Society is built upon many factors, one of which is language. While this plays a distinct role in our lives, a journey across the sea challenges the fundamentals of identity.

The most direct form of expression of our identity is communication. Language not only helps to define our character but is also a tool for articulating every thought and emotion, therefore showing other people who we are.

I suppose I never fully understood the importance and power of language until I moved to Germany. Having lived in London and only spoken English my entire life, I didn’t truly consider the difficulties migrants must have. Yes, London is a very multi-cultural city and many of my friends there are international, but they all speak English so well that no one ever considers the time when they were learning.


In August 2015, I spontaneously left London and bought a one-way ticket to Berlin, with no plans or expectations and very little knowledge of the language. It was simultaneously exciting and terrifying. Knowing no one in a foreign city was not what was intimidating, but the language barrier; the sudden lack of understanding other people and restriction in people understanding me. Almost a year later and after intensive lessons, I can understand more and I am able to have basic conversation with people in German. This is not always enough however. The feeling of having jumped into a dark abyss of uncertainty is still with me, especially when in large group conversations that are difficult and awkward to follow.


I am quite a confident, outgoing and (how friends and family affectionately describe me) loud person. These are some of the characteristics that identify me – when comfortably speaking in my mother tongue. However this has drastically changed since moving to Berlin. While I can understand a lot of the language, I still find it difficult and somewhat embarrassing to speak in a foreign tongue. I also simultaneously feel terribly guilty speaking to people in English, out of fear of coming across as rude or uncompromising. Therefore, with all of these thoughts blurring my mind, I often remain silent, probably appearing shy or without opinion. However this isn’t me: my identity and how I am perceived by others in Germany is suddenly completely different.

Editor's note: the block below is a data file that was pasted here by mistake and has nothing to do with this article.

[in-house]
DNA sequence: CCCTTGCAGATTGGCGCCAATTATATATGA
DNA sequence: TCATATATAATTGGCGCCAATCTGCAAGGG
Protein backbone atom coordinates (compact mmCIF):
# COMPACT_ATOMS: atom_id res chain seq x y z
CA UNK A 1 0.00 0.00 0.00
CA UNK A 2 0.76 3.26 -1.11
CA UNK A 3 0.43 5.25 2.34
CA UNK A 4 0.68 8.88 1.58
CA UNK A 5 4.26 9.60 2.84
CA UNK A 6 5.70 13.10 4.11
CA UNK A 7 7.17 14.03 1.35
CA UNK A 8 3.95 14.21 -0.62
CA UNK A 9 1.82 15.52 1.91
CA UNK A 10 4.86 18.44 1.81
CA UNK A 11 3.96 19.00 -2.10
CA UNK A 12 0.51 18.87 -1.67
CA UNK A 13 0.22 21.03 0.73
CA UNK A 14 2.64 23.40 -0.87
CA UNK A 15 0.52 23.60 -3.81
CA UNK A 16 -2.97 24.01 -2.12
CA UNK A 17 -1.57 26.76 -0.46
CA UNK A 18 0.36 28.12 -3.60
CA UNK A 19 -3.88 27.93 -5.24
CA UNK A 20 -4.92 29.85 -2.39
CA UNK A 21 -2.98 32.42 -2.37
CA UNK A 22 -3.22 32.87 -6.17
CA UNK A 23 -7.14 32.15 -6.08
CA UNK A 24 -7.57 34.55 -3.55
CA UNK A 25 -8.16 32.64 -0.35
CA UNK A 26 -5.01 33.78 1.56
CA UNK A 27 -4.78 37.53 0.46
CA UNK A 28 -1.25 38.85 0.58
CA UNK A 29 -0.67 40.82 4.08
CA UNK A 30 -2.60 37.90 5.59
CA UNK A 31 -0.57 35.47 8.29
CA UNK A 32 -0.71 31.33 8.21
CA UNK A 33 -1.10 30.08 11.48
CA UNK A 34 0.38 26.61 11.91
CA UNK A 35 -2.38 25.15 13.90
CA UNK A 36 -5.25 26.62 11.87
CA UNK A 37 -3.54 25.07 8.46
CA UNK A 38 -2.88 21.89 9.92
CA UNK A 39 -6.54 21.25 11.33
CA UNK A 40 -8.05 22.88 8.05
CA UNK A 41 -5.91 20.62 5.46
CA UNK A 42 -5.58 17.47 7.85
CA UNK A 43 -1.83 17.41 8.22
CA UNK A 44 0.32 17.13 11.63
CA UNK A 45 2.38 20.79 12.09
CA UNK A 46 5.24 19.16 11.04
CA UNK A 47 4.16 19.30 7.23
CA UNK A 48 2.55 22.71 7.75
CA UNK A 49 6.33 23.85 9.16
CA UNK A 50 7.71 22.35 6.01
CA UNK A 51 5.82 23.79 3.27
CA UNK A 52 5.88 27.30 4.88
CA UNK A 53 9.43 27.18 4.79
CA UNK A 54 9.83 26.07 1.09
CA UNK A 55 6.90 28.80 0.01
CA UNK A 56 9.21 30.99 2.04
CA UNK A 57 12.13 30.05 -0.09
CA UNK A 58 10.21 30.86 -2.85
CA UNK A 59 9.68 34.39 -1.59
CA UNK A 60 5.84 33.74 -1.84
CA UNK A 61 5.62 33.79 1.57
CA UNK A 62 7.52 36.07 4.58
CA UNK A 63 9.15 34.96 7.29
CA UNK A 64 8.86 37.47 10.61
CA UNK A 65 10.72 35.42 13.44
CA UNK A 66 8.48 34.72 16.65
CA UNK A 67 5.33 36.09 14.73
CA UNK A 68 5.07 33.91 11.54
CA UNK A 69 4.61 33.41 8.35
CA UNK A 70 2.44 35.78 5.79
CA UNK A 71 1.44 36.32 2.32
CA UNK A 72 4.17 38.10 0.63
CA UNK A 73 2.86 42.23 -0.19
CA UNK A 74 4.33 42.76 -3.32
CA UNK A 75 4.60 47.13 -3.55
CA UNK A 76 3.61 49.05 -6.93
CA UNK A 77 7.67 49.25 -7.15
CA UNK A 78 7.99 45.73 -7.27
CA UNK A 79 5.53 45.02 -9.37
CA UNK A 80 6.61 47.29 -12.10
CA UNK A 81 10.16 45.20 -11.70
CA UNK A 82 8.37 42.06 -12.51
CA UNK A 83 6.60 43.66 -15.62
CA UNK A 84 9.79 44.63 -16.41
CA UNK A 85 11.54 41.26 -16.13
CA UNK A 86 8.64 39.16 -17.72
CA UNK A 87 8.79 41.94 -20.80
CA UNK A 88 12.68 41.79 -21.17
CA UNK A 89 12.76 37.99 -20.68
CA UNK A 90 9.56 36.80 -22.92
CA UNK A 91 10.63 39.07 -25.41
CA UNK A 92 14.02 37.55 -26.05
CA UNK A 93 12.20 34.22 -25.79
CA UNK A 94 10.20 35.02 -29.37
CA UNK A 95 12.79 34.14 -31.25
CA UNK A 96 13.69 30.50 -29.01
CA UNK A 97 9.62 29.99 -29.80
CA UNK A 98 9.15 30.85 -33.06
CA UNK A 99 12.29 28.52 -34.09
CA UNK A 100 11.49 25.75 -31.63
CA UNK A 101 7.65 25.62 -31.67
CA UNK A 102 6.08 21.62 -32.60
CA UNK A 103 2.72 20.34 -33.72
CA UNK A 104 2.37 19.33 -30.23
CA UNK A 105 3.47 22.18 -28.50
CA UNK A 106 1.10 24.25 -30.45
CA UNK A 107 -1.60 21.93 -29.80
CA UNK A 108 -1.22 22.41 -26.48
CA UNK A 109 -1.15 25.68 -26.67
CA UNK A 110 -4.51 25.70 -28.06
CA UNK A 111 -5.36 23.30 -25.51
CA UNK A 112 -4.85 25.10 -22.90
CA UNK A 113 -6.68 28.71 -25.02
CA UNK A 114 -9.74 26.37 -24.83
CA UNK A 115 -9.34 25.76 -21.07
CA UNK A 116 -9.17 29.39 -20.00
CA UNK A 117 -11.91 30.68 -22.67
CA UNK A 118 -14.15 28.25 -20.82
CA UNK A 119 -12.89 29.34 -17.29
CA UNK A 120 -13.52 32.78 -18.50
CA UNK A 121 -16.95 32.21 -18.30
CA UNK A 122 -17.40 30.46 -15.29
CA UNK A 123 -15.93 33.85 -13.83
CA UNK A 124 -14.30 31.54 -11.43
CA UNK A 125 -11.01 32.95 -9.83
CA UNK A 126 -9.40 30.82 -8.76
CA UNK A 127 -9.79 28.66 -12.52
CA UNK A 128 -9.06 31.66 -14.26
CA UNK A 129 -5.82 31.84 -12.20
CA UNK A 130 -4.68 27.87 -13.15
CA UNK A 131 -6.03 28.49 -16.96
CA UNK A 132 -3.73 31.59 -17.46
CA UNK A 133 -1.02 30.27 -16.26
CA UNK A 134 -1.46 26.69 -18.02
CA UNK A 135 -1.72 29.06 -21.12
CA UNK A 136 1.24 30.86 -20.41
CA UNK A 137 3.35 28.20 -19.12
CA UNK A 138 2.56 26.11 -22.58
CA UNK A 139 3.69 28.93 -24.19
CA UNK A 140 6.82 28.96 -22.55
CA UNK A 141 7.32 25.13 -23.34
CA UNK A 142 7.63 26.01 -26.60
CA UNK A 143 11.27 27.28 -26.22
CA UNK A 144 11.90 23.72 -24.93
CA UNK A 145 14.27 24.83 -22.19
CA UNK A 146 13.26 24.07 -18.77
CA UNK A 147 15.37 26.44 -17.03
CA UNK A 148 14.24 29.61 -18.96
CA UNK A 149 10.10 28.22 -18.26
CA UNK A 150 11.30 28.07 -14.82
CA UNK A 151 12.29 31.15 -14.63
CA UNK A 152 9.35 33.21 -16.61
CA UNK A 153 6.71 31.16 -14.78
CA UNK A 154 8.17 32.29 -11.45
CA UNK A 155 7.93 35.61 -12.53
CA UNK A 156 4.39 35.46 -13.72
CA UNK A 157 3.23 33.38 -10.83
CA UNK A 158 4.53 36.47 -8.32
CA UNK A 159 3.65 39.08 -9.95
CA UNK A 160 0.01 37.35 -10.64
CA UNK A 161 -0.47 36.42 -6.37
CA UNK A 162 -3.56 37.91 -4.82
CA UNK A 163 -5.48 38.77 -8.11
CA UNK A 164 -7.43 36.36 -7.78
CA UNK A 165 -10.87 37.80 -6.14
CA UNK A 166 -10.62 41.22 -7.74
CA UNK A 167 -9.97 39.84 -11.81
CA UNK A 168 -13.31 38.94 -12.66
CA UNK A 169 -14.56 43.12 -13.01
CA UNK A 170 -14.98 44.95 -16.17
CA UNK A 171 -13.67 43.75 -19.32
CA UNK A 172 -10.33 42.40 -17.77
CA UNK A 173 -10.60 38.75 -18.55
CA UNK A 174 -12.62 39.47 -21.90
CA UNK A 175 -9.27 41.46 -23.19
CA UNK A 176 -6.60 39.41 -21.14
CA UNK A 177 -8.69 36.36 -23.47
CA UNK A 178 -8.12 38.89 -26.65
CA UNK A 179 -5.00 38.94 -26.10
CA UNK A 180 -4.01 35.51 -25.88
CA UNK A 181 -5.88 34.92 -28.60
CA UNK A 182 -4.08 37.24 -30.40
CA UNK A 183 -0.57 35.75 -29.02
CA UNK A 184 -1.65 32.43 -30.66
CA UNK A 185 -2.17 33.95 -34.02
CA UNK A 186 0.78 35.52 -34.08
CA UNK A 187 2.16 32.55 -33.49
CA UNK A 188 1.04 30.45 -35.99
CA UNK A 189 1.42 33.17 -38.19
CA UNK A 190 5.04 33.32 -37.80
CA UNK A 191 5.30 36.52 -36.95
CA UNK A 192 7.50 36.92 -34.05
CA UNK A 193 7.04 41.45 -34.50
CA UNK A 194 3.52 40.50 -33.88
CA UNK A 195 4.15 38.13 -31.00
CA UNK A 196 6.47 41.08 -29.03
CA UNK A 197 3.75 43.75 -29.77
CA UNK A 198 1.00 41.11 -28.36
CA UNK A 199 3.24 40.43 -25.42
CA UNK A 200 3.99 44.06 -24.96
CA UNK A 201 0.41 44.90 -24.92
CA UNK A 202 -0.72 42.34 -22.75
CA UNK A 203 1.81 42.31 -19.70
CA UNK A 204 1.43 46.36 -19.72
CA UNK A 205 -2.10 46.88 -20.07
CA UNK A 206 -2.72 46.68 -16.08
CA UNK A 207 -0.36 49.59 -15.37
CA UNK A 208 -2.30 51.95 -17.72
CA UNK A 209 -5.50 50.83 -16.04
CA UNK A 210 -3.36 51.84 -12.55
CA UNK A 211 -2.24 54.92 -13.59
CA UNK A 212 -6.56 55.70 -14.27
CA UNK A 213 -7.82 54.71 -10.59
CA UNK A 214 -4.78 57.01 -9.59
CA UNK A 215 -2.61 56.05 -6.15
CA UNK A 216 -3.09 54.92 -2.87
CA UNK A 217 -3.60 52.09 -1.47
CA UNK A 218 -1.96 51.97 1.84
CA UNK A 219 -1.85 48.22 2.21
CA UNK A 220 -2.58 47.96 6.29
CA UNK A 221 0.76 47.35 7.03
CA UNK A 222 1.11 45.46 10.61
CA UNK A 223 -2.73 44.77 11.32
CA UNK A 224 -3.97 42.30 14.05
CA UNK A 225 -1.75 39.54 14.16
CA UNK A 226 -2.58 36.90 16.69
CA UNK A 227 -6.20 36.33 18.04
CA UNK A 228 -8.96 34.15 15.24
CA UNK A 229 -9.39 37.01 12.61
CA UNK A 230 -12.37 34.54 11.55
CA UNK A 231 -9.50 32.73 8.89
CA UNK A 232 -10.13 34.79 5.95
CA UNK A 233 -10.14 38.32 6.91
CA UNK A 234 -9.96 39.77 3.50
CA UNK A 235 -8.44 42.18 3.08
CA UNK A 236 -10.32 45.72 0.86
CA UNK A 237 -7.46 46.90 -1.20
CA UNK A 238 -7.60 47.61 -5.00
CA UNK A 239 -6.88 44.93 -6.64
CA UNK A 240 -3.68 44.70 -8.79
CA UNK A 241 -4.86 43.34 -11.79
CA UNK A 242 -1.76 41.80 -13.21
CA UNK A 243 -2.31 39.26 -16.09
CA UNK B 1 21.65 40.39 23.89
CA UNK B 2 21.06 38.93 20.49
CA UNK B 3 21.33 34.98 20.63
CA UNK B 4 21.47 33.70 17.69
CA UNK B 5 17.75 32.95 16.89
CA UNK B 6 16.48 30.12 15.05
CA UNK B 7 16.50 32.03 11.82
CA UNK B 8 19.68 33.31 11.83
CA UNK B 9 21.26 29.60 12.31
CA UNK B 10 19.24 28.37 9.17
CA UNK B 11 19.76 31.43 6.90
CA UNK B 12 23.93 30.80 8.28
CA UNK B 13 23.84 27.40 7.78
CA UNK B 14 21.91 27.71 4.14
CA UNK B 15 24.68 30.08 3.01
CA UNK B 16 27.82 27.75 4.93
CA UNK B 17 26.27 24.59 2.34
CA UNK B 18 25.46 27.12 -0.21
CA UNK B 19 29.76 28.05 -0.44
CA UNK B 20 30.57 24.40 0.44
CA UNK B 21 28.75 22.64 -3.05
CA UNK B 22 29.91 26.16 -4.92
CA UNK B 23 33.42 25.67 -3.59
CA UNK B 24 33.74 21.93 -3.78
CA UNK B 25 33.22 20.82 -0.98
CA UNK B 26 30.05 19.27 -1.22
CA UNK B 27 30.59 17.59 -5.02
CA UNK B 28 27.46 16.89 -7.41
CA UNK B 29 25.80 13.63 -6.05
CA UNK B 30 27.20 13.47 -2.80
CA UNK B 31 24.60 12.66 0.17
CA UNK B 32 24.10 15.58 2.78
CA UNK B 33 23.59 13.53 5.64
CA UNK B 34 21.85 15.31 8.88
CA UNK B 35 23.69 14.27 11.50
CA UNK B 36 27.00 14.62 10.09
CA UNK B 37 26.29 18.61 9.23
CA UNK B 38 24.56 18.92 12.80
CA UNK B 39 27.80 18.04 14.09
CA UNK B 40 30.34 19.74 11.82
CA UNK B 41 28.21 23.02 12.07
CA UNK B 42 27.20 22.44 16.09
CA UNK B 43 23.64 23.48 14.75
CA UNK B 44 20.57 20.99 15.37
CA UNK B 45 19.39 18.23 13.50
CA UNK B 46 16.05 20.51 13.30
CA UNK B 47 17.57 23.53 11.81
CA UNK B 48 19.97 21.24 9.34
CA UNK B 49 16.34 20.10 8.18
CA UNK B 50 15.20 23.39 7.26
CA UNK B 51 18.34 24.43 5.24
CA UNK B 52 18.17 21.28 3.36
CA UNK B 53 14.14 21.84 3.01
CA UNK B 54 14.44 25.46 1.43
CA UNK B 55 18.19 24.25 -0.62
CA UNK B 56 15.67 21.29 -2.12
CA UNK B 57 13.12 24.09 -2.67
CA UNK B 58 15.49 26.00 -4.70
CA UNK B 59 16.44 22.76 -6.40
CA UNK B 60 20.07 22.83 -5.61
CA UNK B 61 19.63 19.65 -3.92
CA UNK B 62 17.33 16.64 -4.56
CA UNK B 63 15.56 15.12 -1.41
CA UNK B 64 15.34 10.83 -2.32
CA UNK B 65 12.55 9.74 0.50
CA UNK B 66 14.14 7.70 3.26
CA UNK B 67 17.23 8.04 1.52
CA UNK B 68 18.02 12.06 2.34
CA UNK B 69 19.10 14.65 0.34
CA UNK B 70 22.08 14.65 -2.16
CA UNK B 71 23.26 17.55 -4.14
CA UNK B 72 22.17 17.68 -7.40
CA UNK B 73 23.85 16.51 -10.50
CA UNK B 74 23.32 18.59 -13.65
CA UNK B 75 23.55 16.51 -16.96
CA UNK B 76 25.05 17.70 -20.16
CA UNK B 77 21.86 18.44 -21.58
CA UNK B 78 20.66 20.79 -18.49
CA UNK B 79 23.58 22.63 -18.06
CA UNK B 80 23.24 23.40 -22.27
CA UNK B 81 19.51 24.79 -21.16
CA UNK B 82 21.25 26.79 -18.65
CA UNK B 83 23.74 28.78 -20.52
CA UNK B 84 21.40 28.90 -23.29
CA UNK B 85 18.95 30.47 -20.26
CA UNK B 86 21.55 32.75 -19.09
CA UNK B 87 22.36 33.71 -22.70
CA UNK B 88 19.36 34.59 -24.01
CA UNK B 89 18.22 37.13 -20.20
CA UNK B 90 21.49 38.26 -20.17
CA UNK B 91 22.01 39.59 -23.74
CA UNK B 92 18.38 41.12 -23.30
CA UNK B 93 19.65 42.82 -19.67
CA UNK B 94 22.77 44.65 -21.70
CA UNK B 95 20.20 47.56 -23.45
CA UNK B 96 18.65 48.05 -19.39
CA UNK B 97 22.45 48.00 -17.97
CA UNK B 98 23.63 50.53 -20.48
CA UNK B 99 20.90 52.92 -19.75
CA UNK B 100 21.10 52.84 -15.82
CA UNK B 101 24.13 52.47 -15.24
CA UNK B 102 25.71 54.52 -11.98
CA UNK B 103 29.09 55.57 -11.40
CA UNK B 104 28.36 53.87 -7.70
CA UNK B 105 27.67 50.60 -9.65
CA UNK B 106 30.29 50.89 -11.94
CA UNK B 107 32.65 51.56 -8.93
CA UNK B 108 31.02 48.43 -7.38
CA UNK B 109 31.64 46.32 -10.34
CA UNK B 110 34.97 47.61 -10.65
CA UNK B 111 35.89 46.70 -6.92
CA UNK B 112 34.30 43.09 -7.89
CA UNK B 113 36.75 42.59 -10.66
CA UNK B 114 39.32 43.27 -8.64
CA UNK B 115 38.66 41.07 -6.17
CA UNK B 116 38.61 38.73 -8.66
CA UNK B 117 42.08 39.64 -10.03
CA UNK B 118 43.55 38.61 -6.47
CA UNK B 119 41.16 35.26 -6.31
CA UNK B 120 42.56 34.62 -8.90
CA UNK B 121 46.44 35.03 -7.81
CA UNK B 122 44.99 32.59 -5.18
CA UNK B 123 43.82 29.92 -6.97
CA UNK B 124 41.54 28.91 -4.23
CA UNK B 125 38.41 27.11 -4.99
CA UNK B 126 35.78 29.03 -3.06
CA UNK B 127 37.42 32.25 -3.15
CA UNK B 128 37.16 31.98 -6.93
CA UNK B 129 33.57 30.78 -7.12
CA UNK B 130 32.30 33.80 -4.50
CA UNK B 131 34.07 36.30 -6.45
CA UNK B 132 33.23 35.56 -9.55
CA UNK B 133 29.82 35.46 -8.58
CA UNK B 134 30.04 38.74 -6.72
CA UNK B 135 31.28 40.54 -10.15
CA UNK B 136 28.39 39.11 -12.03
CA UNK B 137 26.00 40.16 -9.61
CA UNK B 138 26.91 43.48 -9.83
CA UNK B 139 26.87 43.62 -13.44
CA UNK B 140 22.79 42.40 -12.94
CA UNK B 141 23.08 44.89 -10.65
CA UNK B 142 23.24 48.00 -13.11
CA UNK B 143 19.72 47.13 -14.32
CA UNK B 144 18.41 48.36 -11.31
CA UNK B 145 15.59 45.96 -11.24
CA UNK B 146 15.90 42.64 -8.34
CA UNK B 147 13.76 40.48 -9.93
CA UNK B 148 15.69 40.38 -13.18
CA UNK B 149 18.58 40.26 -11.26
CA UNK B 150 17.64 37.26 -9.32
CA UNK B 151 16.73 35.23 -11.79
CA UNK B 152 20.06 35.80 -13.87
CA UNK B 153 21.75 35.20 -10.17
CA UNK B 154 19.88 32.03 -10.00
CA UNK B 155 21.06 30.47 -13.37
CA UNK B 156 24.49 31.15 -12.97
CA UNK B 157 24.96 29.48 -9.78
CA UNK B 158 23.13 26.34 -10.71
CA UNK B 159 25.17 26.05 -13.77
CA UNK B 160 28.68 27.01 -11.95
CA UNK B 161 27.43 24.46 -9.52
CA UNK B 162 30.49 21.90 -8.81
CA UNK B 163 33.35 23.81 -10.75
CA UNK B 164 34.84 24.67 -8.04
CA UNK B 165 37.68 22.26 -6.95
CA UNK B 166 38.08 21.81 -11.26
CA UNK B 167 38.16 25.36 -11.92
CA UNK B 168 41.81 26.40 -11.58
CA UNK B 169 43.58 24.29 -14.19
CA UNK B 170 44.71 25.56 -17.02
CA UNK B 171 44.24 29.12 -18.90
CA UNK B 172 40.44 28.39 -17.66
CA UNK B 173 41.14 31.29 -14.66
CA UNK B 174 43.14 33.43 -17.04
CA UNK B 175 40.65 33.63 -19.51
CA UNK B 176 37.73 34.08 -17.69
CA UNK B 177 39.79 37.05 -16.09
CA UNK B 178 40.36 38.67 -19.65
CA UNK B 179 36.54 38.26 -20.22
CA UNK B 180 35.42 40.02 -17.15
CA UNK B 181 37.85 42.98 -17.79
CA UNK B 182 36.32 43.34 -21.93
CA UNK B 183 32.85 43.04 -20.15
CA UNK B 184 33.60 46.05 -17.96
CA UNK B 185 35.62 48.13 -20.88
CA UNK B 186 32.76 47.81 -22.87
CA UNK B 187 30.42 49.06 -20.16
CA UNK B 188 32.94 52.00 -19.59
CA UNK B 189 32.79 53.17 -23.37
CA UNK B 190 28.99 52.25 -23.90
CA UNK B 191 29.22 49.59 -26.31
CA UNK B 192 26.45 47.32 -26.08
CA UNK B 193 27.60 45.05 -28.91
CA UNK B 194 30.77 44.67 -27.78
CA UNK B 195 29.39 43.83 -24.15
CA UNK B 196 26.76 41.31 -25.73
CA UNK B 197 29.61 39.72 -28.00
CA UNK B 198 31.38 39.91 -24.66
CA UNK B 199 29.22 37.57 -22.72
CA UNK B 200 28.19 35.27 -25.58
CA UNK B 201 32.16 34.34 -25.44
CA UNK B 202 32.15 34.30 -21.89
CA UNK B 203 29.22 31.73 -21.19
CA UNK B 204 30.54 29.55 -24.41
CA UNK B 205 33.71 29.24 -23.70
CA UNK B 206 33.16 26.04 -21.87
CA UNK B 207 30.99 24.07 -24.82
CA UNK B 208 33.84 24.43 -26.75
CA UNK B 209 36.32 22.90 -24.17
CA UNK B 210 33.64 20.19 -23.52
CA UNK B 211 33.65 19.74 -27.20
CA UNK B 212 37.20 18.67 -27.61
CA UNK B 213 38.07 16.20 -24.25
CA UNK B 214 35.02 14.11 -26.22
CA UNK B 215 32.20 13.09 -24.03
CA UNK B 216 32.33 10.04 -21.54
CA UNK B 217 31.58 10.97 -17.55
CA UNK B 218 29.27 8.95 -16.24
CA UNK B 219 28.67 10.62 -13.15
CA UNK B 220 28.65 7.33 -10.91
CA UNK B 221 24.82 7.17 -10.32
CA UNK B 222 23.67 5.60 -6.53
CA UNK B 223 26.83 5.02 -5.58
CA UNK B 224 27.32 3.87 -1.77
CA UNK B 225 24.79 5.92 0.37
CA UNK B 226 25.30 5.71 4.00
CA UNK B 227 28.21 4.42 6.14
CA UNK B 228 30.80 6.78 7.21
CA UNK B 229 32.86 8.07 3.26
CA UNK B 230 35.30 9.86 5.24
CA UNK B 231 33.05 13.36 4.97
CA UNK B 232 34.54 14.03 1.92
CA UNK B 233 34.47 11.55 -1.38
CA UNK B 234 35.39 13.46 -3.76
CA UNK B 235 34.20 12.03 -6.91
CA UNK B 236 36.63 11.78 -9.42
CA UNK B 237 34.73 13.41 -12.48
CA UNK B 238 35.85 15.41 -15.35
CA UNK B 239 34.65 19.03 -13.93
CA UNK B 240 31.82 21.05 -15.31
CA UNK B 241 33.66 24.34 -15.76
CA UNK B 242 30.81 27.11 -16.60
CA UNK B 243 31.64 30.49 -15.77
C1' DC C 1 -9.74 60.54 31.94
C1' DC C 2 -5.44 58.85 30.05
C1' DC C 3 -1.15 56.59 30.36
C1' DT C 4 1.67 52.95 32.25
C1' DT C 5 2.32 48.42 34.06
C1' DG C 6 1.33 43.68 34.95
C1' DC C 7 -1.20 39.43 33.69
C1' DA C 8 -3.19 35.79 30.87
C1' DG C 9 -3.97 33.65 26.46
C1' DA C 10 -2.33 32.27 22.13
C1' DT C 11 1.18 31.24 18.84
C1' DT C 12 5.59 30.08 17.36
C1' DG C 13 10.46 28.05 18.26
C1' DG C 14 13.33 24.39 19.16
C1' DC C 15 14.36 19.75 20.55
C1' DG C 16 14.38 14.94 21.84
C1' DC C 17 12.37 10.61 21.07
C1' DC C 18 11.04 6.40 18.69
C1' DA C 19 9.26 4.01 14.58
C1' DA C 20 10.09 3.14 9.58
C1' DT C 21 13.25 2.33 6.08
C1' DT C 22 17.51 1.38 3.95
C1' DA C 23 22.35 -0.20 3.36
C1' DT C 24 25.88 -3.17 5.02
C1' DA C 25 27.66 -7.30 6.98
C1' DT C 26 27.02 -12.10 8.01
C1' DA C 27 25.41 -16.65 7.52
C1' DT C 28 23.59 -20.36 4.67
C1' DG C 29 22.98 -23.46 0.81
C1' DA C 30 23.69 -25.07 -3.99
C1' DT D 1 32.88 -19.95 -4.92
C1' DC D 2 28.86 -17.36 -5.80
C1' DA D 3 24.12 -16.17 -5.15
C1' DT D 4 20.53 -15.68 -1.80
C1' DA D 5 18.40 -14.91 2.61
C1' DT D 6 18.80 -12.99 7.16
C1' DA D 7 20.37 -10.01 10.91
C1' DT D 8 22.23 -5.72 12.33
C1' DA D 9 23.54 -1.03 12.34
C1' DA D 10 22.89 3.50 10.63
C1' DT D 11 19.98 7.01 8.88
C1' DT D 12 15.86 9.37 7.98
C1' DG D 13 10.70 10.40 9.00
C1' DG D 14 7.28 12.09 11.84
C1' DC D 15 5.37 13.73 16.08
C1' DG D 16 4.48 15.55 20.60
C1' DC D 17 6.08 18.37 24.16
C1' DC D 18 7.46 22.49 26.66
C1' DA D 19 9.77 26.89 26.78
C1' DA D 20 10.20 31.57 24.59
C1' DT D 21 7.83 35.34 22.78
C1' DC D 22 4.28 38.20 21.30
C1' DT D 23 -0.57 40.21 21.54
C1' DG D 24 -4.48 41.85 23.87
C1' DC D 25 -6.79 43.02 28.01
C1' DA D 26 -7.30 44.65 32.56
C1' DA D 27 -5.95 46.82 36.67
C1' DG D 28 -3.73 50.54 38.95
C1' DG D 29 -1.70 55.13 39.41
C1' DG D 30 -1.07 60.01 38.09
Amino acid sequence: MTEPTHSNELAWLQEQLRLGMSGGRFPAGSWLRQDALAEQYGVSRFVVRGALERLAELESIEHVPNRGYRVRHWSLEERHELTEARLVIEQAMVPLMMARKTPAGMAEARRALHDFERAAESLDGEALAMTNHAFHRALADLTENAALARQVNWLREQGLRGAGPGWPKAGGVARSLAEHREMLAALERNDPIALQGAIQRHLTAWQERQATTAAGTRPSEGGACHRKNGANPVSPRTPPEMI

I am also the sort of person that loves meeting new people, but it is very difficult to initiate such interaction with a language barrier! Sarcasm, humour and flirtation are wonderful features of language that I especially like to use and that completely define me, but are totally impossible to convey in another language when you’re a beginner. So again, identity and personality is altered. (Luckily for me, many people are able and eager to speak English here, so I haven’t been too thwarted in this!)


Another tough factor with language arises in the workplace. I feel very honoured to be able to work at muehlhausmoers, but the language barrier adds a huge challenge. There is difficulty in meetings where I am not always able to input my own opinions, so my involvement is limited to listening. However, I am pleased to say that listening to my colleagues on a daily basis has greatly improved my understanding of the language. I also enjoy knowing that my mother tongue is useful here, as colleagues often come to me for translations and English grammar checks. It is additionally motivating to gain encouragement and support from the company to continue learning German and overcome the barrier.


It is clear that the knowledge of multiple languages is a powerful asset to have. To be able to converse and identify with other people around the world is commendable. For this reason, I am not deterred by the challenge, but determined! During my time in Germany so far, I have thoroughly enjoyed learning the language and feel a sense of accomplishment. It is a truly rewarding experience to see how much I have learnt and how much more I understand than when I first arrived. I am excited for this to improve in the future. Although it will take some time, I know that a stronger grasp of the language will greater enhance my experience of living in Germany. I feel so happy and fortunate with my life here already, so my aim is to remain, experience and learn as much as I can. While it is not by any means the only thing that defines identity, spoken language plays a very big part in revealing who you are. And so, with the continuation of my German lessons, I look forward to mastering the language over time and gaining a newfound German identity.



ist Autorin für muehlhausmoers. Sie ist in London aufgewachsen und hat nicht nur Erfahrung im Film- und TV-Bereich, sondern auch immer „a pocketful of sunshine“.